Last night I ran of game of Maurice for 4 of the lads. To make a change I used the 15mm English Civil War figures that Colin painted many years ago. Gus and Andy took the Parliamentarian side, with Nathan and Panjo getting the Royalists. Gus and Nathan have played the game before, but Andy and Panjo were new to it.
The Royalists had 5 units of cavalry (2 elite and 3 trained) and 9 units of infantry (1 elite, 2 trained, 4 conscript, 2 irregular). Their cavalry had the "Cavalier" bonus (reroll melee dice if charging enemy cavalry) while they all benefitted from "Rally to the Colours"(regulars reroll failed rally dice). The Parliament force had gone for the quantity over quality theory. They had 9 infantry (2 elite, 3 trained, 5 conscript), 7 cavalry (3 trained, 4 conscript) and 1 gun. Their benefits were "Steady Lads" (regular infantry reroll combat dice when defending) and "Clerics", of which they had 5 to assign when they felt the need.
The Royalists were defending and deployed all their cavalry on the right flank, infantry in the center and secured the left flank by putting their irregular infantry in the woods. The fatal flaw in their set up didn't come to light until near the end of the battle, but the infantry were deployed with 2 lines of 2 units, then the final 3 units in column behind them. Now which units would you expect in the front line? Trained and/or elite I hear you cry. Not so says Nathan, conscripts will hold the line adequately. So the elite and trained were in the 2nd line I hear you say? Not so my friends, conscripts again shall hold that position. This decision would cost the Royalists the game, along with a failure to do anything with the cavalry until it was too late.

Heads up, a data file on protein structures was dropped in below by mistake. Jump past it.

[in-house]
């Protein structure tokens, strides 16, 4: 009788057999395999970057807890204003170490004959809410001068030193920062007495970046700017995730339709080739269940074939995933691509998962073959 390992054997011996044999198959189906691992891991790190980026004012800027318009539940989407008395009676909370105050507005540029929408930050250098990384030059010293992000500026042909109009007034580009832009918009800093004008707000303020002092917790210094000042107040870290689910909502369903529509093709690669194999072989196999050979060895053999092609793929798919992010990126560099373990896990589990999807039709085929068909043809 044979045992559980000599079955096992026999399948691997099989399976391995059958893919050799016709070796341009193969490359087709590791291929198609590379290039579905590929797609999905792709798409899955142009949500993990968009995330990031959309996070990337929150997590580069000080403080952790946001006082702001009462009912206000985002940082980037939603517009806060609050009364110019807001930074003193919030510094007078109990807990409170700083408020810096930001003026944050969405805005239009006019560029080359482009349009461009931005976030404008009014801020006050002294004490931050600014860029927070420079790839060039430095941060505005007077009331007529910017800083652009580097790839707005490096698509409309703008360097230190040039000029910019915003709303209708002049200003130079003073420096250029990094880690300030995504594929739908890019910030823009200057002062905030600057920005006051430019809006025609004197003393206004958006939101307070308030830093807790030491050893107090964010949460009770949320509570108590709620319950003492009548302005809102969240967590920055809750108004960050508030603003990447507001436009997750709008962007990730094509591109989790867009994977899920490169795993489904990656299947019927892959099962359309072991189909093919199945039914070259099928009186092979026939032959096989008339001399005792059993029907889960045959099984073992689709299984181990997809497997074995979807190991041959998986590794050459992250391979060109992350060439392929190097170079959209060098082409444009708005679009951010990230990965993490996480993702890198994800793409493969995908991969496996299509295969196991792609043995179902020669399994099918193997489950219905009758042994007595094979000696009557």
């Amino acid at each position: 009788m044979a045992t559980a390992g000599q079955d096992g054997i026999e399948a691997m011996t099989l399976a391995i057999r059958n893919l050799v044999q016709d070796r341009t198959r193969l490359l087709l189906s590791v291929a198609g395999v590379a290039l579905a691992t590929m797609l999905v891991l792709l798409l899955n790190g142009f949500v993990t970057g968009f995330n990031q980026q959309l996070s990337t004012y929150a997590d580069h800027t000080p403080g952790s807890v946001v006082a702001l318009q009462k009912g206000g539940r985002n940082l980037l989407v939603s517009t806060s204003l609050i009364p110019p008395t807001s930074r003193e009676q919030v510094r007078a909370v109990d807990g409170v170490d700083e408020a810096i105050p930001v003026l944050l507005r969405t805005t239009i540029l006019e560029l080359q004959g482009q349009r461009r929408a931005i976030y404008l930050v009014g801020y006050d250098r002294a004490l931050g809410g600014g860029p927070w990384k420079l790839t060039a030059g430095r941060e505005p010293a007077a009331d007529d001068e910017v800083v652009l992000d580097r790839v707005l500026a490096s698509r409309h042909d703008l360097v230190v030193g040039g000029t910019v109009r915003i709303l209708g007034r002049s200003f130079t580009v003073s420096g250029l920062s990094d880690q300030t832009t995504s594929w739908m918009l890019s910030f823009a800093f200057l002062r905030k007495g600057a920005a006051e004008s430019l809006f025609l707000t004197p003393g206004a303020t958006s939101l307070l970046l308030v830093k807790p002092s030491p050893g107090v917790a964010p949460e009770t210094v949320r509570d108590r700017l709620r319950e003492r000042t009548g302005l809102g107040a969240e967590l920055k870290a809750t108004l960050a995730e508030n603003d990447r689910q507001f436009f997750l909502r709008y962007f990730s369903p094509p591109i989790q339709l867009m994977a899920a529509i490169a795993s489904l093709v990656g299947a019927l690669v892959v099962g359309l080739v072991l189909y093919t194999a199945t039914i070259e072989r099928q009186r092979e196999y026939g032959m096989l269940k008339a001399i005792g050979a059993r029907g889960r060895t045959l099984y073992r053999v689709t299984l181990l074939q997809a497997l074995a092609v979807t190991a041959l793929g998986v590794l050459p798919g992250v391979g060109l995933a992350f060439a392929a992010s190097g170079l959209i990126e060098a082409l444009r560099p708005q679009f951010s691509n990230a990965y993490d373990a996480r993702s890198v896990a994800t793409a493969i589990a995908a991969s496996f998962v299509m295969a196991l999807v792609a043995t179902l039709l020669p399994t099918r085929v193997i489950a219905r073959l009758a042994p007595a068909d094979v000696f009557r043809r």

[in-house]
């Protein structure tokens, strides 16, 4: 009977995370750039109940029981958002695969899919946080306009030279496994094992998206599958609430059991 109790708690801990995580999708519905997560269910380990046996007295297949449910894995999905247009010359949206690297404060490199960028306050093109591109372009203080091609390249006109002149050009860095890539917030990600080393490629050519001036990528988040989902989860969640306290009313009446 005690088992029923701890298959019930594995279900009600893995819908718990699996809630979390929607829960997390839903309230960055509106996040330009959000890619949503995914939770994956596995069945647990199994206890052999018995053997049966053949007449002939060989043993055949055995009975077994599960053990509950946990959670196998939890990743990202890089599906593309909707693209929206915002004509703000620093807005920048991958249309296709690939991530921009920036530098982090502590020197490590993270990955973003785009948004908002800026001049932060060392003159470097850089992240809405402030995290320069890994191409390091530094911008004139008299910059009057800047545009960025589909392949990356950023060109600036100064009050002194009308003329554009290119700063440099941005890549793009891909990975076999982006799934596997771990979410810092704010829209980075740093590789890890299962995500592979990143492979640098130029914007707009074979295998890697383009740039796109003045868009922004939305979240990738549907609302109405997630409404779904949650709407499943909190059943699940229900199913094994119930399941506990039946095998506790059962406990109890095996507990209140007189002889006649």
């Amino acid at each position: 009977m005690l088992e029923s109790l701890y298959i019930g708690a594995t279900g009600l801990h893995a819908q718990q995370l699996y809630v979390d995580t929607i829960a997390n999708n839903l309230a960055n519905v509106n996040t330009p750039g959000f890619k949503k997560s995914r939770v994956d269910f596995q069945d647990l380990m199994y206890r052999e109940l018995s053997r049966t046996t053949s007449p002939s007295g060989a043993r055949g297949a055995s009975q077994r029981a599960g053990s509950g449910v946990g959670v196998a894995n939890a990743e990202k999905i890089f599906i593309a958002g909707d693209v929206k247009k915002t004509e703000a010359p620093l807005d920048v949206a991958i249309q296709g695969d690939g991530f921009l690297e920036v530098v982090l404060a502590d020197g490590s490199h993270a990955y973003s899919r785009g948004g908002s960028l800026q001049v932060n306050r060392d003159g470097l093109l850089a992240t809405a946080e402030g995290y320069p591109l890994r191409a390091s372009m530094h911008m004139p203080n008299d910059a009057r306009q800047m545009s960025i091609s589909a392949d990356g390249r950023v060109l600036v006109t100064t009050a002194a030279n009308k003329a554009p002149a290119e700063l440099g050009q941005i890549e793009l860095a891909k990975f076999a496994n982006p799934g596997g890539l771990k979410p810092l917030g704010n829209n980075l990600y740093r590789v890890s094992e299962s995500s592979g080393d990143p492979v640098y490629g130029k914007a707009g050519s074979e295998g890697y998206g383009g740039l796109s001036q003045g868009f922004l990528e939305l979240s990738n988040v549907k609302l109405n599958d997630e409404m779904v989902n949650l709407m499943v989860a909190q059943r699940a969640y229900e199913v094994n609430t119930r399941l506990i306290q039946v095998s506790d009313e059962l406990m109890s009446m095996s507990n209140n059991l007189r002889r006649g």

Gus and Andy deployed 2 units of trained cavalry on their right flank, facing the woods! The center was held by 3 lines of infantry, the difference being the front line was made up of 2 elite and 1 trained unit. The left flank had the remaining 5 units of cavalry supported by 2 units of conscript infantry.
The initial turns saw the Roundheads advance and engage the Royalist infantry in a firefight, before charging home. After the initial melee the Royalists were down 1 unit (elite vs conscript) with the other on 3 disruptions. The next turn passed and the Royalists lost another unit as the Roundheads charged again. Then another went to sustained volleys as both sides tried to rally troops and regain cards. It was turn 5 before the Royalist cavalry did anything, by which time the army morales were at 18 for the Roundheads and 5 (from 14) for the Royalists. Three 6's for routed units had cost Nathan and Panjo 9 morale points. The Royalist cavalry charged, but only 1 unit could reach. That fought well despite being outnumbered, but still bounced back. Then the Roundhead infantry charged again, smashing 2 more units of Royalist infantry in 2 turns and Nathan managed to roll a 5 and 6 for morale, meaning the army broke and ran.
The use of clerics in the fights had given the Roundheads a definite edge, but if they had been up against trained or elite infantry then they wouldn't have broken either of the first two units when they did. The failure to use their cavalry finally cost Nathan and Panjo the game. If they had got them involved then the Roundhead infantry would have had to turn some units to cover their flank.
So all in all, a bad day for the King. Panjo had been saying from turn 2 "Move the cavalry", but Nathan had blinkers on and could only see the infantry battle. Gus won his first victory, having suffered 2 defeats in our previous games, but is was more down to Nathan's odd set up than anything else. Everybody seemed to enjoy the game, I just wish I had remembered to take some pictures.
14th (Duchess of York's Own) Light Dragoons - This week (well since Tuesday) I've managed to find time to knock out the first cavalry unit for the Peninsular War project. I chose to do the 14th Light ...
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